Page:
The rainy weather is coming! We were stuck inside far too often last year, so this year I purchased rain pants, a rain coat and rain boots for each of the boys. The first thing I noticed is that the rain boots were just being kicked off and thrown all over the place. So, I was inspired to do the Boot Gnome craft in my Enki Kindergarten craft book.
Basically the directions called for using a clothes pin and sewing a little cloak to go on it. Then you could draw a face on the gnome. Brother can sew and was more than ready for this craft, especially since he is seven and in first grade. Little Brother is only 3.5 years old and can't sew yet.
So, Little Brother glued on an underskirt and he glued on the wool roving hair. He chose the color of the cloak and thread, but I sewed up it and tied it on for him.
Brother decided he wanted his gnome to be old and added a snowy beard to his gnome, which is glued on.
Here's mine. I always make one for myself as well. Actually, I make one with scrap fabric when I am alone first so that I am familiar with the process. Then I make one at the same time to boys do.
So, I realize that the process of art is much more important than the product actually produced. Except in this case I really want the boot gnomes to be used to promote good care taking of the boots. Honoring the process over product philosophy, it really doesn't matter to me how they turned out aesthetically. Brother's stitches aren't even, Little Brother's gnome has hair all over him. It's just contained by the cloak. Little Brother used so much roving, it probably needs the cloak to keep the hair on! My issue is that the BOOT GNOME has to function properly and hold BOOTS.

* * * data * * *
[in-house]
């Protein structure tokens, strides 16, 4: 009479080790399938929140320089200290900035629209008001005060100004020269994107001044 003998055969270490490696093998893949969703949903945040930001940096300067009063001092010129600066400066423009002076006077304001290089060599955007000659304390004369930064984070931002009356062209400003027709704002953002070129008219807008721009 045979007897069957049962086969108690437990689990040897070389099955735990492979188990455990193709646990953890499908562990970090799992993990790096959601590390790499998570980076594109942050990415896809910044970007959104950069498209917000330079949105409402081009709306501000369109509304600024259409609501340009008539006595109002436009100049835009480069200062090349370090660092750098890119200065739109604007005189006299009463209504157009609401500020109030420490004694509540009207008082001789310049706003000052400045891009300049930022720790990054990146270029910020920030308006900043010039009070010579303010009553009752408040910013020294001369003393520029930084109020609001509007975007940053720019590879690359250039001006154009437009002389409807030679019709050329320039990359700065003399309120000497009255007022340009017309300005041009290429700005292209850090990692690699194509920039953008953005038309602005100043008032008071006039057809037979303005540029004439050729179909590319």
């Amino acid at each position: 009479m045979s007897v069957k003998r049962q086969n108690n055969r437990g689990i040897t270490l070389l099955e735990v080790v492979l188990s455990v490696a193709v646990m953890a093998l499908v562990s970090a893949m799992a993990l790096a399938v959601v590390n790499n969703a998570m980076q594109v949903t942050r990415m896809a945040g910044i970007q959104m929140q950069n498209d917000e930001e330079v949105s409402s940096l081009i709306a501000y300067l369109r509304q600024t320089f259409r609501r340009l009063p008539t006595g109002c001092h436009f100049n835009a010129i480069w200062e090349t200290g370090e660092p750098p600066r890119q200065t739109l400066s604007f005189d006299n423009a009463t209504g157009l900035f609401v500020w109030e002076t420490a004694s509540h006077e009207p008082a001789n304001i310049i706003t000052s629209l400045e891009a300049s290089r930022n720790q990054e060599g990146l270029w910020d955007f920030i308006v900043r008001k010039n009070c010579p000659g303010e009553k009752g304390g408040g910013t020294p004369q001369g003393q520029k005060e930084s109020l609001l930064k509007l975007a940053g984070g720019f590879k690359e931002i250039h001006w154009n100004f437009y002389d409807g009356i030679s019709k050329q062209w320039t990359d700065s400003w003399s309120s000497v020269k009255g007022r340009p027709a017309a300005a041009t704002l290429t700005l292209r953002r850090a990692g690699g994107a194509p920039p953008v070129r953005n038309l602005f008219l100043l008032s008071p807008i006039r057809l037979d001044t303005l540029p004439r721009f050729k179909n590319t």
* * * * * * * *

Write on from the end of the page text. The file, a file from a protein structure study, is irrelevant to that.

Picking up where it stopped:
My girlfriend made boot gnomes with her Mommy and Me class a few years ago, so I checked in with her. The clothespins provided did not hold boots either. So, it isn't just am a boot gnome making failure. But, I did have a bit of a tiff and I'm an engineers daughter so....
... we turned it into a wood working project. I sawed off the legs because I had to hold the clothespin in one hand and the saw with the other. I just used an old icky wood cutting board as my working surface. When my hand got tired of holding the clothes pin I realized I could hold it with a portable clamp, but that is still not appropriate or safe for kids.
Then I clamped the head and torso part of the clothspin on our woodworking table and Brother filed the bottom of the torso smooth. After it was smooth he used his manual hand drill to drill a hole in the center of each torso.
Into each hole we glued a pipe cleaner. We just used Elmer's school glue.
Allowing a day for the glue to dry, we ran the pipe cleaner through the hole in the spring of a clamping clothespin. And now we have a boot gnome that will actually hold the boots! We added an underskirt to hide the top of the clamping clothespin. The boys were very concerned when I was cutting off the boot gnomes legs. Phew! Happy Mommmy.
3 years ago